As Rupert's obsession with becoming famous grows. topie. For a thorough dietionary ofterms.. and John C. The fact that this final segment cannot simply be dismissed as fantasy serves to il1ustrate the fact that Scorsese successfully built up narrative and stylistic elements in his fantasy sequences so as to blur their distinction from each other. director. eds. turn to two annual indexes which most eollege libraries hold: The Film Literature Index (Albany: Albany Filmdex. . so too does his fantasy world.. Older but stil1 useful sourees are Riehard Dyer MacCann and Edward S. When you want to find articles about a film subjeet. (New York: Harper. Gerlach and Lana . 1997). Each fantasy remains dependent on the previous reality and fantasy scenes so as to be distinguishable as such. Our final image ofRupert may be an image of the man or it may be an image from the mano Perhaps Rupert ends up only being successful at his craft in his fantasy world. These ean help you find articles by film. which surveys Englishlanguage articles between 1930 and 1970. but Martin Scorsese definitely manipulated stylistic elements of The King olComedy to successfully craft a film in which the line between fantasy and reality is blurred not only for the character but for the viewer as well. Both ofthese are available in reasonably prieed paperbaek editions. and author. In addition.•••. (New York: Penguin. The Complete Film Dictionary. 2d ed. P.32 CHAPTER 2 real audience for Jerry's show did seem to enjoy Rupert's rather lame jokes. Dutton. here are some generallibrary referenee works you should be acquainted with. Writing Resources Library Sources The Notes and Queries section at the end of each chapter of Film Art points you toward books and articles that can help you learn more about the topies covered. 1994). The New Film Index (New York: E. see Ira Konigsberg. As his fantasies grow. inc. 1975). genre. 2d ed. they become more entrenched in reality and thus more plausible to the viewer.. The Film Encyclopedia. 1999) and The Internationallndex 01 Film Periodicals (Copenhagen: FIAF). Perry. Also very useful is Ephraim Katz.

pp.J. you should verify information with both Web-based and print-based sources. on the Internet.imdb. 1999). and. The Web is so dazzling a resource that we tend to forget its drawbacks. These questions are explored in Moira Anderson Allen. For one thing. a website may vanish overnight. its information is ephemeral. The following databases supply references. consult: Film Index International (Chadwick-Healey). which covers articles in English from 1946 to 1973.000 films since 1930. The Criticallndex (New York: Teachers College Press. Moreover. so you may still need to consult the print bibliographies listed above to find older sources of information. of articles about cinema: Academic Search Essay and General Literature Index Humanities Full Text International Index to the Performing Arts 1S1Web ofKnowledge MLA Bibliography MLA Directory of Periodicals ProQuest Research Library Keep in mind that most bibliographical databases do not go back past the 1980s.com/a2z>. and scholarly journals has to be reviewed for accuracy and reliability. N. the Internet Movie Database <us. Ozer). ask yourself: Who is the author? 1s the host a reliable site? 1s the information current and objective? 1s it designed to promote or sell a product? 1s the author presenting information in order to inform readers. but a webpage can assert anything. 1961-1970). 1974). newspapers. . or is there another agenda at work? When possible. When appraising Web-derived information. and often complete versions. which may be accessible online as well as in the library.: Jerome S. material published in books. University libraries also provide access to databases. The Internet There is a remarkable amount of information about cinema available online. which lists credits for 90. magazines.WRITING ABOUT FILMS 33 Gerlach. 2223.com (New York: Allworth. the American Film Institute Catalogue (1893-1950. writing. To find credits and information about a film. no matter how fanciful or unreliable. Film reviews are reprinted in Film Review Annual (Englewood.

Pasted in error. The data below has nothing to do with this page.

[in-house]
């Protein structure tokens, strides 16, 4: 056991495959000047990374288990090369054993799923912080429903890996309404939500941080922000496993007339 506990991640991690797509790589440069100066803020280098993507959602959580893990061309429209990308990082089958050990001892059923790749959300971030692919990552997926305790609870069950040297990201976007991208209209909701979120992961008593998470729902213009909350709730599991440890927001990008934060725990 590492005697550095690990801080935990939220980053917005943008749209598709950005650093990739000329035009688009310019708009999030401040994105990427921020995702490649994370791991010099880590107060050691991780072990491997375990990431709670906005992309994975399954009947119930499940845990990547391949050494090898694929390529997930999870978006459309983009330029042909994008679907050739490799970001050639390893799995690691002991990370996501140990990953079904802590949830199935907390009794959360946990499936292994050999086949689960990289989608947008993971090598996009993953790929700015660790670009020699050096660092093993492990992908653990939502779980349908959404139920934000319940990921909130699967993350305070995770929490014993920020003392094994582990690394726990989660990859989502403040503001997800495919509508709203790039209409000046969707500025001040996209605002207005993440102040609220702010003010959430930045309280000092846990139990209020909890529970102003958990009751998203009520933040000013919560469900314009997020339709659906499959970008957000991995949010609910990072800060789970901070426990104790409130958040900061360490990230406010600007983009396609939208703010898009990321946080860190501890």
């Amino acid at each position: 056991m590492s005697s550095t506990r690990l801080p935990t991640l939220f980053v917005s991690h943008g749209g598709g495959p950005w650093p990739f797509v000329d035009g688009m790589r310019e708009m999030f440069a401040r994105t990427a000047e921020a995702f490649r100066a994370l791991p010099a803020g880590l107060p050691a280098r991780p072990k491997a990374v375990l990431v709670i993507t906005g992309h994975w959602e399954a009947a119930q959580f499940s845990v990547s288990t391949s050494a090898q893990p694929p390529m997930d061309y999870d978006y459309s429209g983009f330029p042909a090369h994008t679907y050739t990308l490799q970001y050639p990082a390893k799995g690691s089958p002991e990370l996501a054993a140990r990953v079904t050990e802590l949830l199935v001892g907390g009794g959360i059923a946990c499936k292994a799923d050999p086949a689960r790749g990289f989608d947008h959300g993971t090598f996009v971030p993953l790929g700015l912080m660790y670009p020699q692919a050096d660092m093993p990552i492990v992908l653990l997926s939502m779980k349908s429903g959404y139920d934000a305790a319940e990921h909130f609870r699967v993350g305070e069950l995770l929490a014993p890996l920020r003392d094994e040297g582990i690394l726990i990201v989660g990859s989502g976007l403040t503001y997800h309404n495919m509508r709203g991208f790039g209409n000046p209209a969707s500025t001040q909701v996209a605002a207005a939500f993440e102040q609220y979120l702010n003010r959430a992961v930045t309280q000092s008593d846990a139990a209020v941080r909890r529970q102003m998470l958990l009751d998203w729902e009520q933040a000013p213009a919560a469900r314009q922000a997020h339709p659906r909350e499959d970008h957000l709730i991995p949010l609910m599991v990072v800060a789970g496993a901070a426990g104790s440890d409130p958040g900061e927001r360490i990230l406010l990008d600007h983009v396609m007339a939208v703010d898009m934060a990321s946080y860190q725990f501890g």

Ifyou want information on Steven Spielberg.edu/TCF/welcome.com>.metacrawler.htm1. <www. like Yahoo!.mhhe.> .com/a2z>. There are also directories. and they often include links to the best websites. since each one may bring up different sources. There are meta-search engines such as <maroma. please visit the Online Learning Center at <www.com>. which are more se1ective but less comprehensive than search engines. A good general c1earinghouse for film studies is Screensite: Film & TV Studies <www. the most famous being the Internet Movie Database <us. A search engine.com/filmart.imdb. A clearinghouse selects and assemb1es information on a specific topic. a search engine willlocate fansites devoted to him. The Internet a1so contains databases related to film. as well as sites established by film companies to promote particular Spielberg films.> For more websites. such as Google or Ask Jeeves. allows you to search websites by keywords.34 CHAPTER 2 Web resources come in many shapes. and <www.sa.com>. C1earinghouses are usual1y created by peop1e with solid knowledge ofthe subject. It' s always advisable to try several search engines on a given topic.dogpile.